The 1984 Winter Olympics | Zimske Olimpijske igre 1984 | Sarajevo

The 1984 Winter Olympics were held in Sarajevo, the capital city of Bosnia and Herzegovina, which was then part of Yugoslavia. It was a significant event for the region, as it was the first Winter Olympics to be held in a socialist country and brought international attention to Sarajevo and its surrounding mountains.

The diversity of Olympic events unfolded across Sarajevo’s iconic locations, including Olympic Stadium Koševo, Olympic Complex Zetra, Skenderija Hall, as well as Sarajevo’s mountains Jahorina, Bjelašnica & Igman.

Olympic Stadium Koševo – Asim Ferhatović Hase


The Koševo Stadium, a symbol of unity, witnessed the grand opening ceremony, drawing 50,000 spectators into the heart of the Games.

Olympic Complex Zetra – Juan Antonio Samaranch Hall

Zetra, a hub of excitement, showcased speed skating, figure skating, ice hockey finals, and the unforgettable closing ceremony, etching unforgettable moments into Olympic history.

Jayne Torvill and Christopher Dean of Great Britain on their way to winning gold medals in the Ice Dancing – Credit: Trevor Jones /Allsport

Skenderija Hall

Skenderija resonates with the enthusiastic cheers of hockey fans, creating an immersive experience for sports enthusiasts.

Bjelašnica & Jahorina


The mountainous landscapes added a majestic backdrop to the competitions, with Bjelašnica and Jahorina hosting alpine skiing competitions for men and women, respectively.


Veliko Polje on Igman Mountain witnessed cross-country skiing, Nordic combined, and biathlon events,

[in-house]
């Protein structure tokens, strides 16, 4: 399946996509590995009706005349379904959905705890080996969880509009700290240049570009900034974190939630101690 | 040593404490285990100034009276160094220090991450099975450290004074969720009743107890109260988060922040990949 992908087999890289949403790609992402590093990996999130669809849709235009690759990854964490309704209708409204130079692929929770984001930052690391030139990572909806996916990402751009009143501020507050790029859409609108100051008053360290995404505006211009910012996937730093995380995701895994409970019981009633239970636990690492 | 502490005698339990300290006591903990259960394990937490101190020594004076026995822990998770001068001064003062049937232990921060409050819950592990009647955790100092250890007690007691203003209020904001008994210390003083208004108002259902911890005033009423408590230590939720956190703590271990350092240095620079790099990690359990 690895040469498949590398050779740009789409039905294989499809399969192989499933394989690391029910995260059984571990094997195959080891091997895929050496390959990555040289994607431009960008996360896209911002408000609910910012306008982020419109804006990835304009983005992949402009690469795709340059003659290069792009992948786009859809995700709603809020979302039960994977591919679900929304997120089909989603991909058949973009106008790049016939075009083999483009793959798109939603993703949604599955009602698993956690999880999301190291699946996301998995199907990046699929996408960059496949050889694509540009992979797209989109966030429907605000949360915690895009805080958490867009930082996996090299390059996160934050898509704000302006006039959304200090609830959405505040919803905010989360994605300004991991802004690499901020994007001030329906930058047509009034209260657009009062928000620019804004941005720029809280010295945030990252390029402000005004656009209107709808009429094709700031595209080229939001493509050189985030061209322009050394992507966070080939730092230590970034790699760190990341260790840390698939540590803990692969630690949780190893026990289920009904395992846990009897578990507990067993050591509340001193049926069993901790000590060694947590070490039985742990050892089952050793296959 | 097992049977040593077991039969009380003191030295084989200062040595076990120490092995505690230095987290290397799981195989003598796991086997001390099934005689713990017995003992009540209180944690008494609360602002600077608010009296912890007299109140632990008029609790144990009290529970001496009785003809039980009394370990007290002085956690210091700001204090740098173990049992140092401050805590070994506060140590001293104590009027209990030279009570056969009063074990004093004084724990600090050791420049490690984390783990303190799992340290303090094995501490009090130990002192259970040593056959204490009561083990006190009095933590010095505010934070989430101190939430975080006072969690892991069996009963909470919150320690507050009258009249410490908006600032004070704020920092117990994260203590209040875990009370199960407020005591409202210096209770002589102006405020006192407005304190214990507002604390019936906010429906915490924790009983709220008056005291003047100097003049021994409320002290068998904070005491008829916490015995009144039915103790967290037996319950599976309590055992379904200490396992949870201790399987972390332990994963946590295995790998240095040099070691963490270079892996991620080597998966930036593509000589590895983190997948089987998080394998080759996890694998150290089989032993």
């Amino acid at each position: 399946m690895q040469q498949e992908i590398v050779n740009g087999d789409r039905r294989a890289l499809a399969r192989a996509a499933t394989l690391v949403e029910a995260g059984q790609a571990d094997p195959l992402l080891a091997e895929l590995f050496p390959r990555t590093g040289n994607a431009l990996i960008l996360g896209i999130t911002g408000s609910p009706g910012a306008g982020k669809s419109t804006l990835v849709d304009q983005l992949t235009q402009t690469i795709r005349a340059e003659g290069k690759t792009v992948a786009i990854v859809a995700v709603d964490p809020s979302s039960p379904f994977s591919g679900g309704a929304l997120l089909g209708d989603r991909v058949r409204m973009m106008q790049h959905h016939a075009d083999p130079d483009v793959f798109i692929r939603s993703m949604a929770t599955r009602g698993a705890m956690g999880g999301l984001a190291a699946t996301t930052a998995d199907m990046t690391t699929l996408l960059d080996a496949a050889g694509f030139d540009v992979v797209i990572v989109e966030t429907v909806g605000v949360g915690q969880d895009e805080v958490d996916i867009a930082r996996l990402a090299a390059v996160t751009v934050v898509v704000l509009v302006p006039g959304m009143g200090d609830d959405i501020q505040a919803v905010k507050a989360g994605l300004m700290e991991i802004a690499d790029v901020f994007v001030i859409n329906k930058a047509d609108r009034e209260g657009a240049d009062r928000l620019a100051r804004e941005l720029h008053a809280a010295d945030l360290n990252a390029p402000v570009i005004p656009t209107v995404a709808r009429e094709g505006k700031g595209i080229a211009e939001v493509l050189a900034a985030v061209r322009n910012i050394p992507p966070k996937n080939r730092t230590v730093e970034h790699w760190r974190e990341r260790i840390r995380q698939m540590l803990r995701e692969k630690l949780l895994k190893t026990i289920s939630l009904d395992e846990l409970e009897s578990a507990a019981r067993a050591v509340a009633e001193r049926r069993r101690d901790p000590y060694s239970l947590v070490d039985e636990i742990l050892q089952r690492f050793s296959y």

while the Igman ski jumps and ski flying hills on Malo polje became the center of Nordic combined and ski jumping competitions.



The bobsled track on Trebević Mountain used to host competitions, featuring Bobsleigh & Luge. East Germany emerged as the most successful nation, securing two gold medals, with German athletes Wolfgang Hoppe and Dietmar Schauerhammer leading as the top competitors.

of Vučko (tr. Little Wolf; Wolfie)

Vučko, the charming wolf mascot of the 1984 Winter Olympics, was designed by Slovenian artist Jože Trobec. This endearing character, inspired by the Dinaric Alps region, transformed the wolf’s image with friendly facial expressions. Vučko’s lovable persona, showcased in animated shorts, endures as a beloved symbol of Sarajevo, adding warmth and humor to its sporting history.

Amidst the triumphs, the Olympic Museum in Sarajevo stood as a cultural beacon, preserving the rich history of the Games. However, the passage of time also brought tragedy, as the city and its Olympic venues fell victim to the relentless attacks during the war from 1992 to 1995. The Olympic Museum, Zetra Arena, and other iconic sites were destroyed or heavily damaged.


Despite the challenges, the spirit of Sarajevo 1984 endures. Some symbols, like Zetra & Olympic Museum, have been restored, while others, including the Igman ski jumps and Trebević bobsleigh track, await potential reconstruction. The legacy lives on in the ongoing efforts to rebuild and preserve these historic sites, reminding the world of the resilience and strength that emerged from the Sarajevo 1984 Winter Olympics.

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